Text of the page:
“Recent years have seen the passing of some of the most influential people in our industry: Jack Tramiel, Steve Jobs, Dennis Ritchie to name but a few. As these giants recede into the past we are challenged with preserving our digital heritage in the form of the visions that these pioneers shared with the world. I strongly recommend that everyone, especially families and the younger folk who will be inheriting this wealth of technology, take a trip to the Vintage Computer Festival and experience just a bit of the founding of our technologic age.” — Bil Herd, creator of the Commodore 128

“Vintage Computer Festival East celebrates the hard work and vision of all the volunteers who have made the InfoAge Science Center – now a National Historic Landmark — a place where one can learn from the past to live for the future. Oh, and it’s great fun too!” — Dave Ahl, founder/editor, Creative Computing magazine

“The Vintage Computer Festival is an old-time computer-fest, like we enjoyed back in 1976. The computers are the same, the excitement and fun are the same, and some of the participants are the same. (You can sometimes tell who by the color of their beards.) Younger participants are enjoying meeting some of the early pioneers and seeing the vintage computers running early software. — John Dilks, founder, PC’76 Atlantic City Conference

“I’ve always been a history buff. I finds VCF’s window to the past a truly fascinating experience, and recommend that anyone interested in the early days of computing attend.” — Al Katz, co-founder, Trenton Computer Festival

“For anyone interested in the very early days of personal computer history it is a unique treasure. The VCF East conference is a unique event for anyone interested in computer history.” — Sol Libes, founder of the Amateur Computer Group of New Jersey; co-founder Trenton Computer Festival; and editor/publisher of Microsystems magazine

“The role of events like VCF in the ecosystem of retro-technology enthusiasts can’t be overstated. They are gathering places for enthusiasts, each with a different desire in their interactions. There is value in both strict preservation and direct access to retro-technology, and understanding how they can interact, to further both long-term preservation and interactive recovery of the context of use. Such collaborations can only help to illuminate the history of computers for everyone.” — Chris Garcia, curator, Computer History Museum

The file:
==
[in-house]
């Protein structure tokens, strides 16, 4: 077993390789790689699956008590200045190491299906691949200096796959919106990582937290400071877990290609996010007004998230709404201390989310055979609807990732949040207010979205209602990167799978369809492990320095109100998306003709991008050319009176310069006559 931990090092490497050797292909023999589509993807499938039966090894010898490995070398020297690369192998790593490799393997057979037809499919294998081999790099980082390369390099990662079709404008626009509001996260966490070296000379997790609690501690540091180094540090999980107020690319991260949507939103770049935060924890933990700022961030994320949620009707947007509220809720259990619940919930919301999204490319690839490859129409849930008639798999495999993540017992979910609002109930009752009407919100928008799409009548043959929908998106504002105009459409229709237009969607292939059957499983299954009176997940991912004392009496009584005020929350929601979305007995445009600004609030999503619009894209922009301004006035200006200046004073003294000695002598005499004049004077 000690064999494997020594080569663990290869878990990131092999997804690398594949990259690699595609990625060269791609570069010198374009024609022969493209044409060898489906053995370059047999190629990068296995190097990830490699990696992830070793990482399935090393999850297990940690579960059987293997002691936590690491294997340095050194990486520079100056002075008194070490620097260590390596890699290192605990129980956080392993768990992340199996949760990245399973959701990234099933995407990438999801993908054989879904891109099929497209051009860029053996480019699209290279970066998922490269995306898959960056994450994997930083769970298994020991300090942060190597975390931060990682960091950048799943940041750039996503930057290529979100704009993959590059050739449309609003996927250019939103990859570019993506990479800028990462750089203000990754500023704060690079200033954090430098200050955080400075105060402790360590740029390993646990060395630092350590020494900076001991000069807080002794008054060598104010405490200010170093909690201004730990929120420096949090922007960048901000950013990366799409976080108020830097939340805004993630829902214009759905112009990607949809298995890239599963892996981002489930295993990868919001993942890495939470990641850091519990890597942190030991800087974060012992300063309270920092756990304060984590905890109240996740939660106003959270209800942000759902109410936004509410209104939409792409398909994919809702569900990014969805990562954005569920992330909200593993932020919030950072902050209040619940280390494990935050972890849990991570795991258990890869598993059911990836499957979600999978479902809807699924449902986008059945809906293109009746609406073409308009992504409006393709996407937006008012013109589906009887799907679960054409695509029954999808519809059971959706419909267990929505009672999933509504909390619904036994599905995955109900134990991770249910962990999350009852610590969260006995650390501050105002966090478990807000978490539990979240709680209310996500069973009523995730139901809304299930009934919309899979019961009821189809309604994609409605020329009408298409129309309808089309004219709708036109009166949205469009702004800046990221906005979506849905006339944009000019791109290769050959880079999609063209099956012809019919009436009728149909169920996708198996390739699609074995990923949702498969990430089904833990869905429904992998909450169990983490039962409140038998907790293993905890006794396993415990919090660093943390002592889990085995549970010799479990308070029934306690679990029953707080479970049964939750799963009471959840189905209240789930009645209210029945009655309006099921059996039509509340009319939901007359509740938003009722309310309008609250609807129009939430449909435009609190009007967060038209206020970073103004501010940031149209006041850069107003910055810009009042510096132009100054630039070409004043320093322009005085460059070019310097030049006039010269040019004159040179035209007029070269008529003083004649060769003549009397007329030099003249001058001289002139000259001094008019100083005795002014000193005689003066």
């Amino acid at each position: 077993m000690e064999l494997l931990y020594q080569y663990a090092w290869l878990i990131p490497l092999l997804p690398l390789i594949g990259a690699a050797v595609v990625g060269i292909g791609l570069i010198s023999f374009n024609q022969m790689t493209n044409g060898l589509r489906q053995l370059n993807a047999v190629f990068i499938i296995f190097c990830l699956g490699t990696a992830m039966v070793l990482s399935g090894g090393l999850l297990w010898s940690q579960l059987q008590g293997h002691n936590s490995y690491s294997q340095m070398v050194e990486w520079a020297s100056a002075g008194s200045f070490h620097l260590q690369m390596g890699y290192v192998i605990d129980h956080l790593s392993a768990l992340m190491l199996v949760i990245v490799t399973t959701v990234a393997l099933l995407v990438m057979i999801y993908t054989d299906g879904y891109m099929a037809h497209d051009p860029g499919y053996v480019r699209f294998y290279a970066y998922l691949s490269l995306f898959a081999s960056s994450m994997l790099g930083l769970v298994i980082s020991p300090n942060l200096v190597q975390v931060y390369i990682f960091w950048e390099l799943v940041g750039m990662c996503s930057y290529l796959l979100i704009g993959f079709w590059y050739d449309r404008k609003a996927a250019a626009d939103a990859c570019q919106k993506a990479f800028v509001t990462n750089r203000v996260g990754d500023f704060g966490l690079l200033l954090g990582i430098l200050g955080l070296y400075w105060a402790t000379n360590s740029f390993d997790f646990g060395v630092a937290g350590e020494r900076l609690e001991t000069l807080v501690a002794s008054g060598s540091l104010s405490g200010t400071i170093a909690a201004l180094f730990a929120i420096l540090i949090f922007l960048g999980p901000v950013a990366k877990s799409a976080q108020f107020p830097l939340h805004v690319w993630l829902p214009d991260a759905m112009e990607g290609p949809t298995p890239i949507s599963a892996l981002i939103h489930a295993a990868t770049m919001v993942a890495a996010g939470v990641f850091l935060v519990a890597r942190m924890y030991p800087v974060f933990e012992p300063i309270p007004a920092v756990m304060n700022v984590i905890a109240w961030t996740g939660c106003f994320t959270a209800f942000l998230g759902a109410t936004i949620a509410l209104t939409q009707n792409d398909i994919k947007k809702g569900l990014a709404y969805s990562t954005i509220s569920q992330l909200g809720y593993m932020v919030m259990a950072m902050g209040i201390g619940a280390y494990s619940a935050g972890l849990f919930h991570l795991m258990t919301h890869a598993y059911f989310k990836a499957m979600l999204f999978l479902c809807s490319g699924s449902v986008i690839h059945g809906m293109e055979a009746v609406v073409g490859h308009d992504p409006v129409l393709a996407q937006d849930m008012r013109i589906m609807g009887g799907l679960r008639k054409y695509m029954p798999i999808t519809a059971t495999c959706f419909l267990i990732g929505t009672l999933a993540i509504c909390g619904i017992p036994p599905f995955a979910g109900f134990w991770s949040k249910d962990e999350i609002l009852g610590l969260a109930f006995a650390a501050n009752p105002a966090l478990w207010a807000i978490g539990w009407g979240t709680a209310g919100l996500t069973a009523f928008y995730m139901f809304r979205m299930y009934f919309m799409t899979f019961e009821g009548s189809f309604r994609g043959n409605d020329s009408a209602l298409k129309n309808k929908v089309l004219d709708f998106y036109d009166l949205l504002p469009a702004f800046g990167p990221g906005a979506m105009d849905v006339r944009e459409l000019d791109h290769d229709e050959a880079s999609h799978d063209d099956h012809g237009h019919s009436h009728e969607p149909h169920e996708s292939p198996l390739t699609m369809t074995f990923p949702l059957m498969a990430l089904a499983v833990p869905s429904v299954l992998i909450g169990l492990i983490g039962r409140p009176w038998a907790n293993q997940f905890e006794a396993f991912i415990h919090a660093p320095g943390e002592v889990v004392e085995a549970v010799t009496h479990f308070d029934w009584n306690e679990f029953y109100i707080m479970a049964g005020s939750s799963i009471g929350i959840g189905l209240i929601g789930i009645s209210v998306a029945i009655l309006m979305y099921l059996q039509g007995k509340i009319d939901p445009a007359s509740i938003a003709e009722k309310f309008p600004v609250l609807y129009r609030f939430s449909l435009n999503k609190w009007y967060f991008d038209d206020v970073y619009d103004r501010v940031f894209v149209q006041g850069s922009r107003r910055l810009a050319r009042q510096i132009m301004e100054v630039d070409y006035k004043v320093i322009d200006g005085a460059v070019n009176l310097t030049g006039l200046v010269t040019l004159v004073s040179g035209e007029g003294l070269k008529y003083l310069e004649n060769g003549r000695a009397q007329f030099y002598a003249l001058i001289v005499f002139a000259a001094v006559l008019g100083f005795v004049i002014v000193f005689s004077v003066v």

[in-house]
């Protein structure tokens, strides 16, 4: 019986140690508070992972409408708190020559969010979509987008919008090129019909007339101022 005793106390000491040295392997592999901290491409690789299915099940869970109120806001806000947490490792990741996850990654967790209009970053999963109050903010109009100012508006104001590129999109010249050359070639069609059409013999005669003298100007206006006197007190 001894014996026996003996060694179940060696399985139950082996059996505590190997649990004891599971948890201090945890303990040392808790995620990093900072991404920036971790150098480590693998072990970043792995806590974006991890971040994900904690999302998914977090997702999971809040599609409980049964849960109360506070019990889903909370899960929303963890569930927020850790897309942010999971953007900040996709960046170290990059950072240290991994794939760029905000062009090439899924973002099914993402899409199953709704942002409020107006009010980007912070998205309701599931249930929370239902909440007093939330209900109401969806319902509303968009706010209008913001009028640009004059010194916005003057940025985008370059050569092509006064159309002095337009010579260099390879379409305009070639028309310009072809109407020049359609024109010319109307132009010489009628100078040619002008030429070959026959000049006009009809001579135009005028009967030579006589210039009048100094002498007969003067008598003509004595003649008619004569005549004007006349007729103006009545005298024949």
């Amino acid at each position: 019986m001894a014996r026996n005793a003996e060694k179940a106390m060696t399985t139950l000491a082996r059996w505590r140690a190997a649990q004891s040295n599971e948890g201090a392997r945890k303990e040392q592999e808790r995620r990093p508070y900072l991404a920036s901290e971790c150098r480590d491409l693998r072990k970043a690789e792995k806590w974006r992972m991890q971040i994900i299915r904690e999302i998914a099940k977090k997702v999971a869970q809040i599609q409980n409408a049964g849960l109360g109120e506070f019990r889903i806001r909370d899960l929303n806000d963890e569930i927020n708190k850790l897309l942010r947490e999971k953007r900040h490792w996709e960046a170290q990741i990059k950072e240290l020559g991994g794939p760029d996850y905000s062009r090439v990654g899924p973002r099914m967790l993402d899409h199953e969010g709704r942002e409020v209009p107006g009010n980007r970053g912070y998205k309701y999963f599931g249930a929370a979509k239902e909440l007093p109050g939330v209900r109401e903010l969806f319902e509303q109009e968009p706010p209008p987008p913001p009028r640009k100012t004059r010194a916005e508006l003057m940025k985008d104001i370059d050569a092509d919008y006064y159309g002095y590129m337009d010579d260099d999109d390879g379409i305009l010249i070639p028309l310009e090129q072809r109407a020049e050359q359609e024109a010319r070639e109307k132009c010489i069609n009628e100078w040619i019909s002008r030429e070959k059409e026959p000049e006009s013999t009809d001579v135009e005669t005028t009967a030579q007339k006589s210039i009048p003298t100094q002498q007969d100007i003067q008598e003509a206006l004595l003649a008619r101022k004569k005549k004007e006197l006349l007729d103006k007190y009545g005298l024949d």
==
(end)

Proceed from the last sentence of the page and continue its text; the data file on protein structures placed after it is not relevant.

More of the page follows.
“The IEEE History Center is the unit of IEEE (the world’s largest technical association) charged with encouraging the preservation and promotion of the history of engineering and technology. We have always found it useful to work with the collector communities in the various technical fields of interest of IEEE, which range from power equipment to radios to computers. In the computer realm, the Vintage Computer Federation, through their Vintage Computer Festivals, their website, and their other activities, have done an incredible job of preserving computers and the information about them, and supplying forums for the exchange of both equipment and ideas. The field of the history of computing has been greatly enriched by their presence.” — Dr. Michael Geselowitz, Senior Director, IEEE History Center at Stevens Institute of Technology